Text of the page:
3 Ways to Recruit Volunteers for Your Nonprofit
Which of These Works for You?
Volunteers. Every nonprofit needs them. But how do you find them and convince them to help?
There are numerous methods you can use to recruit volunteers. However, not all of them will be appropriate for your organization or your particular needs.
Take into account the jobs you need volunteers to do and then consider who could do those jobs best and who might even be interested.
For instance, Baby Boomers might flock to helping disadvantaged children while Millennials might be good targets for environmental projects.
Then there are the methods by which you recruit volunteers. Do you want to use online portals, volunteer fairs, or some sort of advertising such as PSAs?
Whatever demographic you appeal to or whichever methods you choose, the strategies that underlay all of it still remain pretty standard.
Rick Lynch and Steve McCurley, authors of Essential Volunteer Management, suggest that there are three basic ways to recruit:
Warm Body Recruitment
When you need a large number of volunteers for a short period, and the qualifications of the task are minimal, you might engage in "warm body recruitment." This involves a broad dissemination of information, including:
- Distribution of brochures
- Speaking to groups
- Notices in appropriate media
- Word of Mouth
The targeted campaign requires a carefully planned approach to a small audience. Use this method when you are trying to recruit volunteers that need to have specific skills or not commonly found characteristics.
A targeted campaign requires, at the outset, that you answer several questions:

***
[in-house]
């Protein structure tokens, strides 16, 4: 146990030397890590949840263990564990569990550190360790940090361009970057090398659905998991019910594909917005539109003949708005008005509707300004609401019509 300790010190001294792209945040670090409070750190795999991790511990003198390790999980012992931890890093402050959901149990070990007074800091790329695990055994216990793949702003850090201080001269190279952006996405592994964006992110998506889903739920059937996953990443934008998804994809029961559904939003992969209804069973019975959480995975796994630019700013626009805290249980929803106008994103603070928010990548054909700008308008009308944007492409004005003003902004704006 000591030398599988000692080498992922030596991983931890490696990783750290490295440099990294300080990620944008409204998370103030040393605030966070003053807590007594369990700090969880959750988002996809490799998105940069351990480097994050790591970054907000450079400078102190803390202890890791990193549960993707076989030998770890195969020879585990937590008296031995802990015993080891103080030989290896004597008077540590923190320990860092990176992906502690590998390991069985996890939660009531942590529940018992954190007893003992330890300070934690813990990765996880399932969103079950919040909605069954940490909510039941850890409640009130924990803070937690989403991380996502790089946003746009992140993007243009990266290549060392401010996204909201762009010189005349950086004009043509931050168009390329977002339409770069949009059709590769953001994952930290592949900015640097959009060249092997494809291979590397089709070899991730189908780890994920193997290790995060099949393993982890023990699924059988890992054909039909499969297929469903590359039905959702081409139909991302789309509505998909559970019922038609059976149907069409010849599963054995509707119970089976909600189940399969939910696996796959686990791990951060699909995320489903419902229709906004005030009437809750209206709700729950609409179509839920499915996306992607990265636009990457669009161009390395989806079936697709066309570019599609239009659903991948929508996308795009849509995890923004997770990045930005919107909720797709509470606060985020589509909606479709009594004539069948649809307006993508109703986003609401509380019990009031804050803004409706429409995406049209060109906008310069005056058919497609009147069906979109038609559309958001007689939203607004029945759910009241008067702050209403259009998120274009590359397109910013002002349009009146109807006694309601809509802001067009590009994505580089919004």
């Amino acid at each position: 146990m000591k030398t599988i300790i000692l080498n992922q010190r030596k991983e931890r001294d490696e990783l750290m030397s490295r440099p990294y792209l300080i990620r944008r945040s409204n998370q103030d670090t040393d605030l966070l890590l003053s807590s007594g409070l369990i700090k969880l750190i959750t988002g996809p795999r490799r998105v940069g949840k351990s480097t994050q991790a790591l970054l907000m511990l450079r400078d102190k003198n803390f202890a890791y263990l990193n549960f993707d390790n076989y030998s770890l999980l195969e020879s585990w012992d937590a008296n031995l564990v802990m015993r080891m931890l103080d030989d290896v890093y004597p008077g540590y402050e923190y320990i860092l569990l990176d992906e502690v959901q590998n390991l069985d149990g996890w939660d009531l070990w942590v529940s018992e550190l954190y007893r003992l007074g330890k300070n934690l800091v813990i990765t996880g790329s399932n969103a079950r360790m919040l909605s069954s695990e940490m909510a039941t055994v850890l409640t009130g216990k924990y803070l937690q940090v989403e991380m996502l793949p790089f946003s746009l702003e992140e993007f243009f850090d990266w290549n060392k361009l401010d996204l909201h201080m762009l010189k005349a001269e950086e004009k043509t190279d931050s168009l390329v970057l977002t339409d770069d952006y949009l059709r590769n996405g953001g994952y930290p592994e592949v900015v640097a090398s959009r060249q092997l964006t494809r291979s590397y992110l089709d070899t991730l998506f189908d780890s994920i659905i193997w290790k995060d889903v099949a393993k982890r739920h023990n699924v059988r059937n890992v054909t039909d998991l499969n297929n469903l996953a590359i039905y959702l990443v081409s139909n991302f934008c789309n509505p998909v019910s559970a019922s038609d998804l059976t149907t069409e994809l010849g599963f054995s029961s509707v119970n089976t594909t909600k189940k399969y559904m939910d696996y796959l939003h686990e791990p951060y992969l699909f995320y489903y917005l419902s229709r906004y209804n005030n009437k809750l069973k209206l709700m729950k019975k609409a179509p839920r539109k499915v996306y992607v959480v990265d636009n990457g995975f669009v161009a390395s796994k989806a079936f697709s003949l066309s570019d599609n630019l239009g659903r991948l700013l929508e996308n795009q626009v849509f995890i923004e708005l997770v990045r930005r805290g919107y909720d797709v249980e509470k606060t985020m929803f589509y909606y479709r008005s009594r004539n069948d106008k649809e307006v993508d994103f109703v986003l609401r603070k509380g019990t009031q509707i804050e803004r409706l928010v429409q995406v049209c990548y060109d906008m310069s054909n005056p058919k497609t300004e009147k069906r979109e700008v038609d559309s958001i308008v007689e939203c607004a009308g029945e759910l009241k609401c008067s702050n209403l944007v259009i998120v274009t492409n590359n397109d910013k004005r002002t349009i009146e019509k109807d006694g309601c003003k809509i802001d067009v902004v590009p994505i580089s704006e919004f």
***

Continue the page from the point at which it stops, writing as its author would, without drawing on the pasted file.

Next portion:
- What do we need?
- Who could provide this?
- How can we communicate with them?
- What would motivate them?
Working through such questions will help you identify and locate the volunteers that you need. Once you find a source of such volunteers, simply take your recruitment message directly to them.
Concentric Circles Recruitment
This type of recruitment requires you to identify people who are already in direct or indirect contact with your organization and then to contact them with your recruiting message. These groups include:
- Your clients, their families and relatives.
- Alumni of your program/s.
- Friends of your current volunteers and staff.
- People in your organization's neighborhood.
- Individuals who have been affected by the problem you are attempting to solve.
Concentric Circles recruitment involves people who are already familiar with your agency or the problem you address, or who are connected through friends or staff members. It is more likely that you will succeed in persuading them to volunteer than complete strangers. In sales terms, there is a big difference between a "cold" call to a stranger than a "warm" call to an acquaintance or a friend.
Your Recruitment Message
No matter which recruitment method you use, you must have a compelling message. You need to explain why your agency is worthy of that person's time. Make your message short, simple, and direct, communicating the need for the volunteer's service and the good he/she can do.
Stress the needs of the community for the service, but also point out the benefits the volunteer will receive. These include doing good, but there may be skills and valuable experience that the volunteer will gain.
Finally, be sure to ask people to volunteer. The most effective way to do this is to have your staff or volunteers ask their friends and acquaintances to volunteer. Be sure to provide them with the information they need to make an effective "ask."
Recruiting Volunteers Online
Here are the some of the most widely-used volunteer matching sites:
Be sure to check out sites that serve your particular region as well. Many large cities have such sites. For instance, Baltimore, MD has VolunteerCentral, while the United Way of Tucson, AZ serves as a city-wide volunteer clearinghouse.
Recruiting online also includes a comprehensive volunteer page on your website. Make that page fun and not just a bunch of bureaucratic mumbo jumbo. I especially like this one from the Humane Society of Southern Arizona and this one from DC Central Kitchen.